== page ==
What is Japanese Embroidery?
Japanese embroidery is an embroidery technique that has been practiced in Japan since ancient times. The patterns on kimono and other garments are created using the advanced techniques cultivated in Japanese embroidery. Japanese embroidery makes kimonos look luxurious and gives "meaning to wear" by designing lucky charms. In this article, we will introduce such Japanese embroidery.
History of Japanese Embroidery
The history of Japanese embroidery is said to be long, beginning around the 5th century when it was introduced from the continent along with Buddhism. Later, as time went by, embroidery, which had previously been used mostly for embroidering Buddhist statues for religious purposes, came to be widely used for clothing decoration, and Japanese original techniques were created one after another. Most of the techniques used today were perfected by artisans from the Momoyama to Edo periods. During the Meiji and Taisho periods, embroidery using elaborate techniques became popular, and the finest examples of such craftsmanship can be seen in the kimonos, half collars, and obis that remain today. Today, embroidery is still used for kimonos, half collars, and other Japanese clothing, but its use has expanded to various accessories and interior decorations. Japanese embroidery fascinates viewers with its elegance and beauty, including its delicate use of color and three-dimensionality, the luster of the silk thread, and sophisticated designs based on classical patterns.
Tools Used in Japanese Embroidery
The following is a list of the main tools used in Japanese embroidery.
Untwisted silk thread, called kamaito, is used either as is or twisted by the embroiderer. By combining several strands of thread, the thickness can be freely changed, and there are 500 to 600 colors available on the market. However, the number of companies producing Japanese embroidery thread has been decreasing. This is because the technology for making thread requires a very high level of skill, and it is very difficult to maintain and pass on the technology. The large number of different colors of threads makes it inevitably difficult to meet the needs of the market.
The pins are specially designed for Japanese embroidery. There are both handmade and machinemade needles, but handmade needles seem to be easier to use because they are more comfortable to use with the fabric. However, the price of these needles varies considerably. Machine made needles cost 700 to 1,000 yen for 10 needles, while handmade needles cost more than 1,000 yen each. There are also many types of needles. They are classified according to their thickness, such as kiritsuke and chubuto (medium thickness).
These are assembled to stretch the fabric to be embroidered. Since Japanese embroidery is a two-handed embroidery, the fabric must be stretched firmly on the embroidery stand to work efficiently. Stretching the cloth on the embroidery stand is a tedious task in itself. It takes a certain amount of experience to achieve the right amount of tension. It is also difficult because the fabric shrinks when actually used, so it is necessary to calculate the shrinkage while making the embroidery.
Techniques of Japanese Embroidery
There are many techniques used in Japanese embroidery to express various patterns. They have created more realistic patterns and enriched the kimono. We will introduce four of the most representative ones.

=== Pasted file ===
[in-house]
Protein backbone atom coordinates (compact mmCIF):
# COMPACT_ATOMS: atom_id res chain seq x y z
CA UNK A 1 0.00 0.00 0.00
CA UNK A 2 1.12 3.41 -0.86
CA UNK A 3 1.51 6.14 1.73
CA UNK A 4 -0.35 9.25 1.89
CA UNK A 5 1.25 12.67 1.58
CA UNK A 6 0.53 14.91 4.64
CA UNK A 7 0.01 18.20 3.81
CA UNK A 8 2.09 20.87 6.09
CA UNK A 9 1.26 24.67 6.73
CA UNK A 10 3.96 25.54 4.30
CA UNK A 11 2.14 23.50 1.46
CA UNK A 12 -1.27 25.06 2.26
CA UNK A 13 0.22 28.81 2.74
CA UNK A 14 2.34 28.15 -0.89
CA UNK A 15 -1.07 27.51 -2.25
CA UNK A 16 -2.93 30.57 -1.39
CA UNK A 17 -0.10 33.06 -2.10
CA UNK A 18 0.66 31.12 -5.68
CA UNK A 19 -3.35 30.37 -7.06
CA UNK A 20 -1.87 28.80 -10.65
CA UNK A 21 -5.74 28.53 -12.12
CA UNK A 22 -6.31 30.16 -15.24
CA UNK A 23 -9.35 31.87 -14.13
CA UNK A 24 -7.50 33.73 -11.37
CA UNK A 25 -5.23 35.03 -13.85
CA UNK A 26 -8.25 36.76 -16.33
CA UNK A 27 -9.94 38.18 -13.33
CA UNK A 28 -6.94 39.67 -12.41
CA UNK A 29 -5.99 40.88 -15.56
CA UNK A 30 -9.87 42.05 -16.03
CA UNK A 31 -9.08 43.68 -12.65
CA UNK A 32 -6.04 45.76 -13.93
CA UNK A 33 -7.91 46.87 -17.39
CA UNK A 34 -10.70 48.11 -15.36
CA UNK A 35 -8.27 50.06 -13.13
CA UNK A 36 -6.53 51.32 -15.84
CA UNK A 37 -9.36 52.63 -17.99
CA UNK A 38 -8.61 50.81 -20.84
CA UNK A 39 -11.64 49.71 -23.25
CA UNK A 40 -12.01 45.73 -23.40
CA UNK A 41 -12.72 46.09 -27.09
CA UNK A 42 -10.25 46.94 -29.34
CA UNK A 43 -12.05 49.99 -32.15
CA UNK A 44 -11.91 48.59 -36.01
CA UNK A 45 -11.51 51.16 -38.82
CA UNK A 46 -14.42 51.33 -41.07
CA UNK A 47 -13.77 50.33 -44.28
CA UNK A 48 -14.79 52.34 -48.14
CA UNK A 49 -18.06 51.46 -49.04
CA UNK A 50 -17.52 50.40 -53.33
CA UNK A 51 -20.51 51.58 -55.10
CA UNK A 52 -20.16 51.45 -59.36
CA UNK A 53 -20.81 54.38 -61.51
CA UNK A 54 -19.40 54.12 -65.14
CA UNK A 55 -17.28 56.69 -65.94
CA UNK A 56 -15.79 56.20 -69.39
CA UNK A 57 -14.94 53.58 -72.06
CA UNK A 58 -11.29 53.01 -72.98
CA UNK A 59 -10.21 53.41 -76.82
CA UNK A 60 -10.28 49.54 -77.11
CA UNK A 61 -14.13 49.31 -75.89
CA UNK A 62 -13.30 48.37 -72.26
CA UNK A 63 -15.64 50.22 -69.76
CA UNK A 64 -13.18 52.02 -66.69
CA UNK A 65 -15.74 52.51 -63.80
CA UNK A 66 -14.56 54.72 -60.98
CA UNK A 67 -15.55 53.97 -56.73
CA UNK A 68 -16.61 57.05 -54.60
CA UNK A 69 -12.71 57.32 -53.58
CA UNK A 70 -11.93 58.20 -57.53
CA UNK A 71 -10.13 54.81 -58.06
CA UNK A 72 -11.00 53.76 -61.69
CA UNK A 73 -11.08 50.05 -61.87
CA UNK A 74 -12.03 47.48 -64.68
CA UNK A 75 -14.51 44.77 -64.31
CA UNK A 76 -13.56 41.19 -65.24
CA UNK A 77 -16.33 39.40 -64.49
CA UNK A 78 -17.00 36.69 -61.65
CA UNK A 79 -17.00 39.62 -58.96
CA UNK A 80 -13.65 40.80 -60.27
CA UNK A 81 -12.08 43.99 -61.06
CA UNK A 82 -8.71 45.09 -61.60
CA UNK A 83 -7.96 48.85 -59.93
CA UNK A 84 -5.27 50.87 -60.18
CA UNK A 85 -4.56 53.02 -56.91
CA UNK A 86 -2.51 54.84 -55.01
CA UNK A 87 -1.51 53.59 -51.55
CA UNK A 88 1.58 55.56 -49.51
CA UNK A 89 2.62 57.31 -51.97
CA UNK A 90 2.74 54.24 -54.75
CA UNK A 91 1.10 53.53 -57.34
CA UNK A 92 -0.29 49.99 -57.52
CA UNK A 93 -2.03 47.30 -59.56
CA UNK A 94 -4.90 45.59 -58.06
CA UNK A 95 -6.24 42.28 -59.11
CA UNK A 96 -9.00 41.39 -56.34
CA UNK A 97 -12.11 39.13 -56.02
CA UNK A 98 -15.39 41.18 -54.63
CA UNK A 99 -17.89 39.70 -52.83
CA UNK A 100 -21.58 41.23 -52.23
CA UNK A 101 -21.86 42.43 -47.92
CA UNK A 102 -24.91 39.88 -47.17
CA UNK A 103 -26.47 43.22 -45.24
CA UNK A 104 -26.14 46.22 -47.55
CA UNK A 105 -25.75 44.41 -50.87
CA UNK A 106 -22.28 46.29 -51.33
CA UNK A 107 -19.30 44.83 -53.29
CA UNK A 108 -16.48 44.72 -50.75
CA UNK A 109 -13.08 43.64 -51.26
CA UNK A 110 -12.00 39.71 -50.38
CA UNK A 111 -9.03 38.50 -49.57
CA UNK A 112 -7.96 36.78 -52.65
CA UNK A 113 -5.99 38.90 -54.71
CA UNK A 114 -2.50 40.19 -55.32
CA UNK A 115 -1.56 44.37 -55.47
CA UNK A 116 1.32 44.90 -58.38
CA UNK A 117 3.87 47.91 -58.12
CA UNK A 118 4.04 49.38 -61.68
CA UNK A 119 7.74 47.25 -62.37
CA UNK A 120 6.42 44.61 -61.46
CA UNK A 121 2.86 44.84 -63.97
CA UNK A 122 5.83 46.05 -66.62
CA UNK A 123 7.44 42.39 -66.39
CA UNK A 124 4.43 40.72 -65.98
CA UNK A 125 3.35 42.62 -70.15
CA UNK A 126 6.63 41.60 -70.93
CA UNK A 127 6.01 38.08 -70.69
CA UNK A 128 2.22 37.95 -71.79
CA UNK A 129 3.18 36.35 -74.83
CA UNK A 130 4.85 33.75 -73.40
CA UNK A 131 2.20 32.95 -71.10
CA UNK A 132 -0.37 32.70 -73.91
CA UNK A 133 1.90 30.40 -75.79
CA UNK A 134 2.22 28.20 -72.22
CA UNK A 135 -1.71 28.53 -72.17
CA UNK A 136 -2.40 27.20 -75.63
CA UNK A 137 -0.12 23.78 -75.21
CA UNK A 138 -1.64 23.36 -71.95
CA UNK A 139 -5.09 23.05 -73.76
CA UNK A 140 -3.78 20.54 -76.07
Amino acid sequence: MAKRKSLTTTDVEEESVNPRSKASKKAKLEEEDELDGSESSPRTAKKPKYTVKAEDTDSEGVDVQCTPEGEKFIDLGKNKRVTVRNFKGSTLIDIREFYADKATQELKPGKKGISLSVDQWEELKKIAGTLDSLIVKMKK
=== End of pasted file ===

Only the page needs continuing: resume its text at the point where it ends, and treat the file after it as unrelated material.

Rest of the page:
What is Komadori?
It is a type of Japanese embroidery stitch, the same as the coaching stitch. It is called "Koma-embroidery. Gold, silver, or thick silk thread wound on a special thread roll called a "koma" is placed along the underpainting, and the thread is adjusted by manipulating the "koma" while being pressed inconspicuously with another thread. This technique is used for outlines and emphasized parts of a pattern, and is seen in works from the Kamakura period (1185-1333) onward. There are several ways of stitching such as "Honkoma", "Katakoma", "Yinkoma", "Hira ume", and "Chara nui". It is also called "Koma gaeshi nui," " Komadori," and "Fuse nui".
What is Sagara sewing?
First of all, let us introduce what Soraku stitch is. Soraku stitch, also called shuenir stitch, is an embroidery technique in which patterns are drawn by scooping up wool yarns. It is characterized by its fluffy feel and three dimensionality, and gives a warm feeling when you look at it. A loop is created by hooking the wool yarn onto a hook and pulling it up. The volume is totally different from other stitching methods because it uses a loop stitch, which is then finished into a pile shape.
What is a Sewing Cut?
When sewing pieces together, the seam allowance is sewn from one end of the fabric to the other. Depending on the pattern, one end may be sewn off and the other end may be sewn on.
What is a split stitch?
Split stitch is a method of starting a seam allowance after applying the pattern according to the mark. It is suitable for fabrics that tend to fray, such as thick fabrics and towels, because the seams are hidden and the fabric can be finished thin and clean. By using this technique, embroidery designs are not easily peeled off and can be used for a long time.
Summary of Japanese embroidery
As described above, Japanese embroidery has a long history that has been nurtured up to the present day, and the crystallization of techniques that are the result of the efforts of craftsmen of each era has been handed down to the present day. Although we may see embroidery without thinking about it, we may enjoy it in a different way if we can learn about the history and advanced techniques behind it.